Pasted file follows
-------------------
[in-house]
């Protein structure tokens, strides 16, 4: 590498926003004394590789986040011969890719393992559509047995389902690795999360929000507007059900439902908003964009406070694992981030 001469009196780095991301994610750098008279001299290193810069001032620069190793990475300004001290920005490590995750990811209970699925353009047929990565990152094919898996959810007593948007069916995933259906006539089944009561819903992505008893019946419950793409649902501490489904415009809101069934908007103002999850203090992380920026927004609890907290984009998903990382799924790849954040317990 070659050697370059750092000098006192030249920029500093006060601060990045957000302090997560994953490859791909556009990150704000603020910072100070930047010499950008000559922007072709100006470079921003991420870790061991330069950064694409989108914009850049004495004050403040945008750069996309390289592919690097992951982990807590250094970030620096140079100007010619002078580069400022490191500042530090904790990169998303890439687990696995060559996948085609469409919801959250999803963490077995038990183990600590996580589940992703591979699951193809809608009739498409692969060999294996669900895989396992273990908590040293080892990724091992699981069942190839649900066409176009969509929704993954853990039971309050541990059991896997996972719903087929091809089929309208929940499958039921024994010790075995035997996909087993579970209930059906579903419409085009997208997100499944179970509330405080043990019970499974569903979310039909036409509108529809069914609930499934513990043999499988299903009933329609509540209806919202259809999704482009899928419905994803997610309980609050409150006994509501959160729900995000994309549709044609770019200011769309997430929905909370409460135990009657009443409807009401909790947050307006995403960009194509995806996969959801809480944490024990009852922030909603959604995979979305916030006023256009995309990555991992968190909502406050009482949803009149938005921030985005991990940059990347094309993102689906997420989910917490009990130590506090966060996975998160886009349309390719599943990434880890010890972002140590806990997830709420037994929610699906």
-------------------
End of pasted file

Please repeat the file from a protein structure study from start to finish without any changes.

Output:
[in-house]
């Protein structure tokens, strides 16, 4: 590498926003004394590789986040011969890719393992559509047995389902690795999360929000507007059900439902908003964009406070694992981030 001469009196780095991301994610750098008279001299290193810069001032620069190793990475300004001290920005490590995750990811209970699925353009047929990565990152094919898996959810007593948007069916995933259906006539089944009561819903992505008893019946419950793409649902501490489904415009809101069934908007103002999850203090992380920026927004609890907290984009998903990382799924790849954040317990 070659050697370059750092000098006192030249920029500093006060601060990045957000302090997560994953490859791909556009990150704000603020910072100070930047010499950008000559922007072709100006470079921003991420870790061991330069950064694409989108914009850049004495004050403040945008750069996309390289592919690097992951982990807590250094970030620096140079100007010619002078580069400022490191500042530090904790990169998303890439687990696995060559996948085609469409919801959250999803963490077995038990183990600590996580589940992703591979699951193809809608009739498409692969060999294996669900895989396992273990908590040293080892990724091992699981069942190839649900066409176009969509929704993954853990039971309050541990059991896997996972719903087929091809089929309208929940499958039921024994010790075995035997996909087993579970209930059906579903419409085009997208997100499944179970509330405080043990019970499974569903979310039909036409509108529809069914609930499934513990043999499988299903009933329609509540209806919202259809999704482009899928419905994803997610309980609050409150006994509501959160729900995000994309549709044609770019200011769309997430929905909370409460135990009657009443409807009401909790947050307006995403960009194509995806996969959801809480944490024990009852922030909603959604995979979305916030006023256009995309990555991992968190909502406050009482949803009149938005921030985005991990940059990347094309993102689906997420989910917490009990130590506090966060996975998160886009349309390719599943990434880890010890972002140590806990997830709420037994929610699906």